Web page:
Fuels and Chemicals from CO2 and electricity - Electrofuels
There is a clear need for the development of new strategies for sustainable fuel and chemical production. There is a great deal of interest in biofuels, which are produced using organisms (heterotrophs) that transform organic materials, such as sugars, into fuels such as ethanol. These organic feedstocks are obtained from large-scale agriculture via photosynthesis. However, this approach is intrinsically limited by the low energy capture and transfer efficiency of photosynthesis as well as land and water usage issues. Autotrophic bacteria (which are able to directly utilize CO2 as a carbon source) have recently attracted attention as potentially sustainable biosynthetic platforms for chemical production as autotrophs do not require organic compounds and thus do not involve agriculture.
We are developing an "electrofuels" process which consists of an electrochemical reactor that reduces a mediator molecule which can subsequently deliver electrons to microbes within a bioreactor. In our approach, we have chosen to use iron as the mediator and we have identified a unique bacterium, Acidithiobacillus ferrooxidans, which can grow by oxidizing iron using CO2 as a carbon source. We have developed novel reactor designs and medium formulations to grow the cells efficiently in the electrofuels platform. And, we have developed a genetic system for the bacterium so we can introduce foreign metabolic pathways into the cells to enable them to produce new fuels and chemicals. The net result of this platform is the production of chemicals and fuels from electricity and air, and this could be a pathway forward for eventually producing transportation fuels from CO2 and renewable energy (such as solar).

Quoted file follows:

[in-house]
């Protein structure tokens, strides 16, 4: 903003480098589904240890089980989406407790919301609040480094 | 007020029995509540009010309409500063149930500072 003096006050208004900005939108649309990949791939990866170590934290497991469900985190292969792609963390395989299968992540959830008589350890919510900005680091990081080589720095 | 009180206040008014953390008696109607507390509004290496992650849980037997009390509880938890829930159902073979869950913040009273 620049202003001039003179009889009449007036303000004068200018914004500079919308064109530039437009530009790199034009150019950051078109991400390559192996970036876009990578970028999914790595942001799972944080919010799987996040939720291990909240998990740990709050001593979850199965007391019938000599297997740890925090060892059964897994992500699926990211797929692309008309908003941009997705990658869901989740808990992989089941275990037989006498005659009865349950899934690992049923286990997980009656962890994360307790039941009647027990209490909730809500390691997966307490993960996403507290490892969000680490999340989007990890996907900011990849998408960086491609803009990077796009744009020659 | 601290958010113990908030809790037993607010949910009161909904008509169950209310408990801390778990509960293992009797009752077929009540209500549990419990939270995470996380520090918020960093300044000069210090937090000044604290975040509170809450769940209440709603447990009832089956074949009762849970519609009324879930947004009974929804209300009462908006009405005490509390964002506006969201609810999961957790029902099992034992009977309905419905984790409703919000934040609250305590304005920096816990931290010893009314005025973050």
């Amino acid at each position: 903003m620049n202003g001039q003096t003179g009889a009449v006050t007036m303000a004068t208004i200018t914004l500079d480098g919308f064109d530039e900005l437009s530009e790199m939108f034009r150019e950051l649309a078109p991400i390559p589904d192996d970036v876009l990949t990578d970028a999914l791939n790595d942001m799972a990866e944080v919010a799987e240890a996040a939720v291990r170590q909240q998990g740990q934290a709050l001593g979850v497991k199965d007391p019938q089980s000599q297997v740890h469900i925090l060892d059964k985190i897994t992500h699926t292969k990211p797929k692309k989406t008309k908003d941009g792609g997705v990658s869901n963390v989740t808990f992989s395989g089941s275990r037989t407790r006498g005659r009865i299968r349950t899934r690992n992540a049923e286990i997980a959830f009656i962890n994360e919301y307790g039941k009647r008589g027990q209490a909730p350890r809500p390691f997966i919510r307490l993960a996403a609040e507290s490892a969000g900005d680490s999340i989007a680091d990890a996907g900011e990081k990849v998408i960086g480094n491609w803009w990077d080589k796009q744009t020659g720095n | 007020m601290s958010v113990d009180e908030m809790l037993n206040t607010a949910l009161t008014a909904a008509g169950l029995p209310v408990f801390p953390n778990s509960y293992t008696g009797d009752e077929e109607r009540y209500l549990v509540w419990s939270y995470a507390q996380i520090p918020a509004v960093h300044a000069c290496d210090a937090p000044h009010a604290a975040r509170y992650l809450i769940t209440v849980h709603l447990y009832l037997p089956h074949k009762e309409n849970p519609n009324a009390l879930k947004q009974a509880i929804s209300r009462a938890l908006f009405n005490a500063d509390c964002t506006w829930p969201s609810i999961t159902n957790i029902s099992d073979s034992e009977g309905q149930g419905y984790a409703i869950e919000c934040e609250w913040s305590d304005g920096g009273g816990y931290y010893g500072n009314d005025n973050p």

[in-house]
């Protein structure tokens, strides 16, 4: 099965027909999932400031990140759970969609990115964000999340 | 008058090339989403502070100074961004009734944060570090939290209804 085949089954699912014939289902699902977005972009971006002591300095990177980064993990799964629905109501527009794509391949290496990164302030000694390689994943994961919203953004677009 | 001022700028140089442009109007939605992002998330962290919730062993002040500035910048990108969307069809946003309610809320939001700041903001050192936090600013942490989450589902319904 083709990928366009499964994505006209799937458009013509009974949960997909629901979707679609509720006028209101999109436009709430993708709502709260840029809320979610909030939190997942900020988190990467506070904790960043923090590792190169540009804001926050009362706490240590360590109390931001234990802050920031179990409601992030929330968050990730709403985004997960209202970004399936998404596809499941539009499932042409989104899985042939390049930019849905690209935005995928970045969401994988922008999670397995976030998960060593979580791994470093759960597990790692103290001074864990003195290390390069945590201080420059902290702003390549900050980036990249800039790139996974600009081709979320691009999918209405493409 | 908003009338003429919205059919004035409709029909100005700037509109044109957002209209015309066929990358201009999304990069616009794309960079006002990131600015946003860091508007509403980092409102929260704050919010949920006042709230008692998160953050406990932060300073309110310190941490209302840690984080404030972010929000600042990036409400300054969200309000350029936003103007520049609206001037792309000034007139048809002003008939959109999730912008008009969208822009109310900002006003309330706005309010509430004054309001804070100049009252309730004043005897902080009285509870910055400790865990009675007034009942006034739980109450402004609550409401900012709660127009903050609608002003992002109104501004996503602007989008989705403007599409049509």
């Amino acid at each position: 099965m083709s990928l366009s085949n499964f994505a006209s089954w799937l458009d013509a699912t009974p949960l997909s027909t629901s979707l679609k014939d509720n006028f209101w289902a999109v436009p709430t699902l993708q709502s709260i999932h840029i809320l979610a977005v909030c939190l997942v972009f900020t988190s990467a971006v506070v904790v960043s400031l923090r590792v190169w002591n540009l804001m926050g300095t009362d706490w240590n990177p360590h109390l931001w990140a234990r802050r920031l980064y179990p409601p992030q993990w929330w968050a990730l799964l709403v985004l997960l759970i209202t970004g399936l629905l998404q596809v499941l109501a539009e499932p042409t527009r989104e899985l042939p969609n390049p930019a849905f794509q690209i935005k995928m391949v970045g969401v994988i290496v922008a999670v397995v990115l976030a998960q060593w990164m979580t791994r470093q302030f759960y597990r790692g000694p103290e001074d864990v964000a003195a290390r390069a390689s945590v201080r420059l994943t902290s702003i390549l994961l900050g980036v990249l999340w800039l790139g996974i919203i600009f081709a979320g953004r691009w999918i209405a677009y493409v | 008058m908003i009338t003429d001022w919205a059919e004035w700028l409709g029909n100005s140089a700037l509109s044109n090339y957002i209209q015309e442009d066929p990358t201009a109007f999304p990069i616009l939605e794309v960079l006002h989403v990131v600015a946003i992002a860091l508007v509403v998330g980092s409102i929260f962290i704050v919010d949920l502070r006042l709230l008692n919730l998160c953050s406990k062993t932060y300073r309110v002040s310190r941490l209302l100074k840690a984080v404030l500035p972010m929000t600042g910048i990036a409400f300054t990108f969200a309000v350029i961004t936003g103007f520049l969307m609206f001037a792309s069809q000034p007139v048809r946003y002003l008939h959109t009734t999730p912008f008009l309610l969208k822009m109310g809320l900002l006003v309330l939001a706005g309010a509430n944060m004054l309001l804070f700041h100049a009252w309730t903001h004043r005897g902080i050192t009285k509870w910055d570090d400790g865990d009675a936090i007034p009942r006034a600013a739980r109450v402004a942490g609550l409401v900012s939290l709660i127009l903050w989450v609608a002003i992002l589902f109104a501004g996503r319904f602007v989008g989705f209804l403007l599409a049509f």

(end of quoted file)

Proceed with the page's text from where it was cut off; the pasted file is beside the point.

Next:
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- DOI: 10.1002/aic.14628
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